It’s that time of the year when the calendar is full of festivals lined up every few weeks, the wardrobes spilling with new clothes, the kitchens become the epicentre of aromas and dishes, houses getting a facelift with fresh paints and decorations and rangolis. It’s like a surge of energy passing through the entire country, bringing us all together, binding us in invisible bonds of love, joy and celebrations.
And when we’ve to talk about the Indian culture, I had to ask Zephyr from The Cybernag, a fellow blogger, to write a special post for my blog because no one else can do it like Zephyr! Her deep understanding and knowledge about the Indian culture, the rituals and the tales, their significance and their impact, is enviable. Enjoy reading this beautiful article which enlightens us and encapsulates the positive feelings we are all experiencing right now.
The spirit of Indian festivals
To repeat a cliché, India is the land of festivals – each more colourful and grander than the other. Some are celebrated across the country, some in particular states and some in particular regions and communities. They offer a socio-cultural smorgasbord of celebrations, replete with singing, dancing, folk dances and plays and, not to forget – the most delicious of prasadams!
Though the entire year is strewn with colourful festivals, it is from the month of Ashadha (July-Aug) that the major festivals and vrats start. Starting with Ashadi Ekadashi, a period of four months – chaturmas begins, which is dedicated solely to divine worship. Typically, human celebrations, including weddings, do not take place in these four months.
Among the festivals and vrats that fall during this period are, many pan-Indian festivals like Deepavali, Dushera/Navaratri and Sankranti, regional ones like Ganesh Chaturthi, Kartigai, Onam, Holi, Teej, and local festivals specific to particular to local deities and of those communities that worship them. Some important vrats like Satyanarayan Puja, are held by the devout across the country throughout the year.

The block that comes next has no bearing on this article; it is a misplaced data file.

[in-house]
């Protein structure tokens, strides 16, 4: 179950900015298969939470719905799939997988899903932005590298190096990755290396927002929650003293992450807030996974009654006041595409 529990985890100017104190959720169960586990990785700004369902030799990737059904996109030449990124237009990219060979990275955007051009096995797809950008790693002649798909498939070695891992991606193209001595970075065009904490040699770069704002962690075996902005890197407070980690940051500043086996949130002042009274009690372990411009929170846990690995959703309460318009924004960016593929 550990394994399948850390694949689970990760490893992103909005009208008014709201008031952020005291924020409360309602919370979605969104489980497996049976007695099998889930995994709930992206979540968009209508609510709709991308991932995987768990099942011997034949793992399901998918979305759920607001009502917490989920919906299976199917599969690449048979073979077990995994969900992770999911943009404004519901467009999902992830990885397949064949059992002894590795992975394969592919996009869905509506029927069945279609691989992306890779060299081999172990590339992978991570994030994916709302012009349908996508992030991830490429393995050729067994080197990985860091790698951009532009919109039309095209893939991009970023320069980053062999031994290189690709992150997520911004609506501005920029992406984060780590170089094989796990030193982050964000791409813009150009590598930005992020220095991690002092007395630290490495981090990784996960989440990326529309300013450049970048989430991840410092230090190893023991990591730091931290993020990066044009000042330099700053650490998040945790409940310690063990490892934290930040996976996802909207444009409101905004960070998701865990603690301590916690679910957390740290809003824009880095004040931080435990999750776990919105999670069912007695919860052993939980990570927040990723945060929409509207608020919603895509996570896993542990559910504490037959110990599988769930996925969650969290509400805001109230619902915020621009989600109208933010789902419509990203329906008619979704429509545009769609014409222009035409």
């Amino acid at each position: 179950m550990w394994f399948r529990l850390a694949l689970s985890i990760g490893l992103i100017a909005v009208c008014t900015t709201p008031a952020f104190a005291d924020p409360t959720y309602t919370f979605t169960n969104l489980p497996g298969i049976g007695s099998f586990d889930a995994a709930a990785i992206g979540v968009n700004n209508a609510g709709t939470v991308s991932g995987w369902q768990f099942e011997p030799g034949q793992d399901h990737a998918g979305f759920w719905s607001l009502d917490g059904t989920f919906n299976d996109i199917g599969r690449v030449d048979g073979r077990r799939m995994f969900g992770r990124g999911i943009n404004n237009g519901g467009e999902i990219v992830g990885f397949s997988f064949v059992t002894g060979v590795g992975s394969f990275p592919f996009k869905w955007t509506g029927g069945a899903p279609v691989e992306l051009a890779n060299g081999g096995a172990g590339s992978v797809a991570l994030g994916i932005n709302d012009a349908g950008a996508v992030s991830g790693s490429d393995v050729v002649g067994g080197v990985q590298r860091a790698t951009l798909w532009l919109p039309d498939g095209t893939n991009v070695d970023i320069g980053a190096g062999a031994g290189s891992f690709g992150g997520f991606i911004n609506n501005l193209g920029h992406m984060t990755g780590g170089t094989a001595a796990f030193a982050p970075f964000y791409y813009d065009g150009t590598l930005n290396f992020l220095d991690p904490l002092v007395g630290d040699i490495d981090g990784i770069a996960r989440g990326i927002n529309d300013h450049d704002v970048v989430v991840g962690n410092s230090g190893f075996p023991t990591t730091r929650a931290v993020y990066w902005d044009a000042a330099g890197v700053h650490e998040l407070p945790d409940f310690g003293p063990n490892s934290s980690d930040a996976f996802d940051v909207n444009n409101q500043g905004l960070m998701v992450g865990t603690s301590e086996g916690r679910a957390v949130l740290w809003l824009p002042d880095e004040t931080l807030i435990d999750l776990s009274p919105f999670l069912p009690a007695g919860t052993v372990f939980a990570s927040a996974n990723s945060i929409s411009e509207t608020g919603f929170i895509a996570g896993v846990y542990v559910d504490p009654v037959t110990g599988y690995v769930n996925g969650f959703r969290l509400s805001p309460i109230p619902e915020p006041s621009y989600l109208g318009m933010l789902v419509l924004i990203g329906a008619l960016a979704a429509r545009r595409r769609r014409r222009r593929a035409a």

What is ‘Chaturmas’?
What is Chaturmas? It has to do with the day and night cycle for the devatas. For the devatas, one Earth year is equivalent to one day, with the first six Lunar Months being the day and the next six night. In this cycle, the period of chaturmas is roughly the time of sleep for the Devatas. It starts with Ashadi Ekadashi, also known as Devshayani Ekadashi (Dev+shayani=sleeping of devas) or Harishayani Ekadashi (Hari+shayani=sleeping of Hari) as Sri Vishnu is believed to go into yoganidra in Vaikuntha, for the following four months. He wakes up on the eleventh day after Deepavali, which is celebrated as Devothan Ekadashi, when the devatas are supposed to wake up from their slumber.
All our festivals are closely associated with Nature, which is reflected in the worship of other living beings like trees and plants (peepul, tulsi), cattle, birds even snakes, on designated festivals. The vrats and naivedyams/bhog likewise are season specific with certain items of food omitted or recommended during vrats and festivals, keeping in mind the health of humans.